Allan Dwan

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Allan Dwan
Dwan in 1920
Joseph Aloysius Dwan

(1885-04-03)April 3, 1885
Toronto, Ontario, Canada
DiedDecember 28, 1981(1981-12-28) (aged 96)
Los Angeles, California, United States
Occupation(s)Film director
Film producer
Years active1911–1961; 1980
Spouse(s)Pauline Bush (1915–1919)
Marie Shelton (1927–1949)

Allan Dwan (born Joseph Aloysius Dwan; April 3, 1885 – December 28, 1981) was a pioneering Canadian-born American motion picture director, producer, and screenwriter.

Early life[edit]

Born Joseph Aloysius Dwan in Toronto, Ontario, Canada, Dwan was the younger son of commercial traveler of woolen clothing Joseph Michael Dwan (1857–1917) and his wife Mary Jane Dwan (née Hunt). The family moved to the United States when he was seven years old on December 4, 1892, by ferry from Windsor to Detroit, according to his naturalization petition of August 1939. His elder brother, Leo Garnet Dwan (1883–1964), became a physician.

Allan Dwan studied engineering at the University of Notre Dame and then worked for a lighting company in Chicago. He had a strong interest in the fledgling motion picture industry, and when Essanay Studios offered him the opportunity to become a scriptwriter, he took the job.[1] At that time, some of the East Coast movie makers began to spend winters in California where the climate allowed them to continue productions requiring warm weather. Soon, a number of movie companies worked there year-round, and in 1911, Dwan began working part-time in Hollywood. While still in New York, in 1917 he was the founding president of the East Coast chapter of the Motion Picture Directors Association.[2]


Dwan started his directing career by accident in 1911, when he was sent by his employers to California, in order to locate a company that had vanished. Dwan managed to track the company down, and learned that they were waiting for the film's director (who was an alcoholic) to return from a binge (and allowing them to return to work). Dwan wired back to his employers in Chicago, informing them of the situation, and suggested that they disband the company. They wired back, instructing Dwan to direct the film. When Dwan informed the company of the situation, and that their jobs were on the line, they responded: "You're the best damn director we ever saw".[3]

Dwan operated Flying A Studios in La Mesa, California, from August 1911 to July 1912.[4][5] Flying A was one of the first motion pictures studios in California history. On August 12, 2011, a plaque was unveiled on the Wolff building at Third Avenue and La Mesa Boulevard commemorating Dwan and the Flying A Studios origins in La Mesa, California.

After making a series of westerns and comedies, Dwan directed fellow Canadian-American Mary Pickford in several very successful movies as well as her husband, Douglas Fairbanks, notably in the acclaimed 1922 Robin Hood. Dwan directed Gloria Swanson in eight feature films, and one short film made in the short-lived sound-on-film process Phonofilm. This short, also featuring Thomas Meighan and Henri de la Falaise, was produced as a joke, for the April 26, 1925 "Lambs' Gambol" for The Lambs, with the film showing Swanson crashing the all-male club.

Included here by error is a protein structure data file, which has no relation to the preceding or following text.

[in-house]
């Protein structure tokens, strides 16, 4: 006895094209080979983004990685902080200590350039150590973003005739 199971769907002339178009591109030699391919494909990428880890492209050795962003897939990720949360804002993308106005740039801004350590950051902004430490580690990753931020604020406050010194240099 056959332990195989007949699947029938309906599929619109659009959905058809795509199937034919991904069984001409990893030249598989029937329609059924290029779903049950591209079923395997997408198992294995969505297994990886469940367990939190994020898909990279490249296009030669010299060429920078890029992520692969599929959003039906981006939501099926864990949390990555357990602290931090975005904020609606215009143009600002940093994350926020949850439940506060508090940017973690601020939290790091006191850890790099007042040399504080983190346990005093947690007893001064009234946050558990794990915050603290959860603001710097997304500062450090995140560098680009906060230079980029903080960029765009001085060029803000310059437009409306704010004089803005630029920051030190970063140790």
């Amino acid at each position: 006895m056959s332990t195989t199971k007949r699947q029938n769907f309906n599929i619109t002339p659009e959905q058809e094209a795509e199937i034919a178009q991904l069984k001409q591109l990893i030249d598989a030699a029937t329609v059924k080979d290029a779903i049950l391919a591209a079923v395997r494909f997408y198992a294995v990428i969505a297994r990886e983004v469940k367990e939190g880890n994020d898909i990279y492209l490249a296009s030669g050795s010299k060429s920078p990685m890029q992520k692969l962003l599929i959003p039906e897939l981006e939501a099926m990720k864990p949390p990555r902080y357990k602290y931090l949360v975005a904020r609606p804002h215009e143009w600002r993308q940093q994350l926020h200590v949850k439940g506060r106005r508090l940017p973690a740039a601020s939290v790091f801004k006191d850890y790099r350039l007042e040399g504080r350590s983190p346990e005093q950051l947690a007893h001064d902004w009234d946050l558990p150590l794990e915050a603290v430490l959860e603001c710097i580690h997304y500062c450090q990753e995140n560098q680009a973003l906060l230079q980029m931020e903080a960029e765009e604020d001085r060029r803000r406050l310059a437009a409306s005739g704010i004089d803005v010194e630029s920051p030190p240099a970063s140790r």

Following the introduction of the talkies, Dwan directed child-star Shirley Temple in Heidi (1937) and Rebecca of Sunnybrook Farm (1938).

Dwan helped launch the career of two other successful Hollywood directors, Victor Fleming, who went on to direct The Wizard of Oz and Gone With the Wind, and Marshall Neilan, who became an actor, director, writer and producer. Over a long career spanning almost 50 years, Dwan directed 125 motion pictures, some of which were highly acclaimed, such as the 1949 box office hit, Sands of Iwo Jima. He directed his last movie in 1961.[6]

Being one of the last surviving pioneers of the cinema, he was interviewed at length for the 1980 documentary series Hollywood.[3]

He died in Los Angeles at the age of 96, and is interred in the San Fernando Mission Cemetery, Mission Hills, California.

Dwan has a star on the Hollywood Walk of Fame at 6263 Hollywood Boulevard.

Daniel Eagan of Film Journal International described Dwan as one of the early pioneers of cinema, stating that his style "is so basic as to seem invisible, but he treats his characters with uncommon sympathy and compassion."[7]

Partial filmography as director[edit]

See also[edit]


  1. ^ Brownlow, Kevin (1969). The Parade's Gone By... New York: Ballantine Books, Inc. p. 111.
  2. ^ Fournier, Pierre (December 4, 2010). "The first Frankenstein of the movies". io9. Retrieved April 28, 2016.
  3. ^ a b "The Man with the Megaphone". Hollywood. Episode 10. March 11, 1980.
  4. ^ "La mesa to honor its tinseltown roots aug. 12–13".
  5. ^ "Proto-Hollywood: 100 Melodramas Were Made In La Mesa 100 Years Ago". August 10, 2011.
  6. ^ "Allan Dwan, Filmography". American Film Institute. Retrieved December 27, 2015.
  7. ^ Eagan, Daniel (January 31, 2018). "MoMA's Republic Pictures series offers B-movie rediscoveries and restorations". Film Journal International. Prometheus Global Media, LLC. Archived from the original on January 31, 2018. Retrieved February 1, 2018.

Further reading[edit]

Print ISBN 978-0-7864-3485-5 E-book ISBN 978-0-7864-9040-0

External links[edit]